Education News

Sandy Hook Moms To Santa Fe Families: “Feel What You Have To Feel”

Before launching a national summit on school safety in Houston this week, two moms from the Sandy Hook school shooting met with a few families from Santa Fe.

Michele Gay and Alissa Parker founded the nonprofit, Safe and Sound Schools, after their daughters Josephine and Emilie were killed in the Sandy Hook school shooting in 2012.
Michele Gay and Alissa Parker founded the nonprofit, Safe and Sound Schools, after their daughters Josephine and Emilie were killed in the Sandy Hook school shooting in 2012.

This week, about 400 people are gathering in Houston for a national summit on school safety, including educators, law enforcement officials, counselors and architects. Two moms whose daughters were killed in the Sandy Hook school shooting are helping lead the event, which is also sponsored by Crime Stoppers of Houston and the regional service center of the Texas Education Agency.

Beforehand, the two moms, Michele Gay and Alissa Parker, talked with News 88.7 about their nonprofit Safe and Sound Schools, their meeting with some Santa Fe families and how to improve school safety.

Q: Can you tell me about Safe and Sound Schools?

Michele Gay: The mission really is to help prepare schools for safety and that’s about helping them learn to better prevent, respond to and recover from any type of school-based tragedy. And that’s very much a personal mission for us, given that we founded the organization in honor of our daughters, Joey and Emilie.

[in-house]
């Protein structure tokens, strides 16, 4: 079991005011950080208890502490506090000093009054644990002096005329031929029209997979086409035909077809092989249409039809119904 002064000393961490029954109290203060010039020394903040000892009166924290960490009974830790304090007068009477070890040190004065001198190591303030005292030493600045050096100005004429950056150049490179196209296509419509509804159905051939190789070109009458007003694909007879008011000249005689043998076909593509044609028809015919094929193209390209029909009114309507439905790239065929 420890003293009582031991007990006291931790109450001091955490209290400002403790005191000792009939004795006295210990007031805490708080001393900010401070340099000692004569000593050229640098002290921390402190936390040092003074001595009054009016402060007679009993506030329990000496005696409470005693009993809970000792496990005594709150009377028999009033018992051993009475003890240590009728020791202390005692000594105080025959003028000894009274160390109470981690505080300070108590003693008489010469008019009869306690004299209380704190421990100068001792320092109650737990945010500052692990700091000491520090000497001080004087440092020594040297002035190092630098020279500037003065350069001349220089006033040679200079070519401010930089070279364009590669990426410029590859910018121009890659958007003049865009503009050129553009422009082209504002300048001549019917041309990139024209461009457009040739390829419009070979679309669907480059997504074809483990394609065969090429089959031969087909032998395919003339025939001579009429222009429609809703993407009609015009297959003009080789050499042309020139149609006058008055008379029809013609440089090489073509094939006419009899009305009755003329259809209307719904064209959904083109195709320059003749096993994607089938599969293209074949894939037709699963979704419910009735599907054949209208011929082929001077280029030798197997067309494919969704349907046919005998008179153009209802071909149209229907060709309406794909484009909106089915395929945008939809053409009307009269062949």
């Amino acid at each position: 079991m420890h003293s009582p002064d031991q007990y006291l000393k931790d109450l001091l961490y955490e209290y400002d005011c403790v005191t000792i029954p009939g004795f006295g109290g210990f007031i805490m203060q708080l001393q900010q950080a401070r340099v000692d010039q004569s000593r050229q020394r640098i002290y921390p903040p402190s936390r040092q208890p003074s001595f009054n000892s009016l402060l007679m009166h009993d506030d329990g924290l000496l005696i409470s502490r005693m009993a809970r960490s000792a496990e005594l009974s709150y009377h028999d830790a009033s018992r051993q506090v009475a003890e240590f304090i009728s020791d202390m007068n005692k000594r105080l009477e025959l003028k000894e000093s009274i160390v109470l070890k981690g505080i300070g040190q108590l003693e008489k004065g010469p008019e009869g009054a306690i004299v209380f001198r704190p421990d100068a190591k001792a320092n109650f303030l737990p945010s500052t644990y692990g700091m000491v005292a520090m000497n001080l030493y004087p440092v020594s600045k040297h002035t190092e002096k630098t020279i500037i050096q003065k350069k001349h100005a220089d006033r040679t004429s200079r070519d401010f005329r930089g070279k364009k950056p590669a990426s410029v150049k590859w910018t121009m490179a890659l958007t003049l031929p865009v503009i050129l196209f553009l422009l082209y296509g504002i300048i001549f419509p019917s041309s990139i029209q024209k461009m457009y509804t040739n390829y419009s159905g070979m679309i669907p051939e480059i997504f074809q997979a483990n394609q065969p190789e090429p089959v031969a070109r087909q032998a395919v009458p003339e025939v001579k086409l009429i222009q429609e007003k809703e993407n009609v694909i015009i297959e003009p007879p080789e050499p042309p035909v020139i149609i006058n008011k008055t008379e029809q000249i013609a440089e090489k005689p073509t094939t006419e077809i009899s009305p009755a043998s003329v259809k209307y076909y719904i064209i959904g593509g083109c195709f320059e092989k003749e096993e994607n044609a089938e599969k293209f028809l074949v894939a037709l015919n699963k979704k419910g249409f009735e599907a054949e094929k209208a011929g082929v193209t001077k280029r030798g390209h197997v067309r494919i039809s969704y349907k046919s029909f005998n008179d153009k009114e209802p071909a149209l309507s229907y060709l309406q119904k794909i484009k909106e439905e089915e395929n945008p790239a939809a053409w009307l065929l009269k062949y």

Q: I’m very sorry for your loss. With the summit coming up, can you tell me about the meeting that you’ve had with some of the Santa Fe families?

Gay: It was a real blessing for us before embarking on this summit to be reminded of why we do this work — and just to sit and talk. We shared our personal experiences, our challenges in terms of recovery, things that we learned in hopes that, perhaps, we save them a couple of steps on the journey. And more than anything, just really encourage them to be kind to each other, kind to themselves. To know that it’s a marathon, not a race.

Alissa Parker: It’s always really emotional for me to go and talk to people who’ve gone through something similar to what we have — in whatever capacity. It takes me back to that experience and that tragedy. And it reminds me why it’s so important to continue to be an advocate.

Q: You said that you try to help them skip a few steps. What specifically do you mean?

Parker: It’s not about skipping steps. It’s about thoroughly going through the steps. It’s about not trying to rush your process, to feel what you have to feel, to process what you have to process. Healing takes a long time. In fact, it goes on your entire life. So, I think it’s accepting that it’s a long process and having patience with yourself. Their process is their process and no one should tell them how to do it.

Gay: Maybe saving missteps is a better way to phrase that, because there aren’t really any shortcuts, unfortunately. But I know for us, it was helpful to learn from others about some some pitfalls on the journey. It was shared with us early on that we would be served to keep our mission true to our girls. It became obvious that it would be helping communities come together around their schools and school safety. Avoiding the politics would be something that would save us a tremendous amount of heartache and personal pain and would really help us to to propel this positive legacy.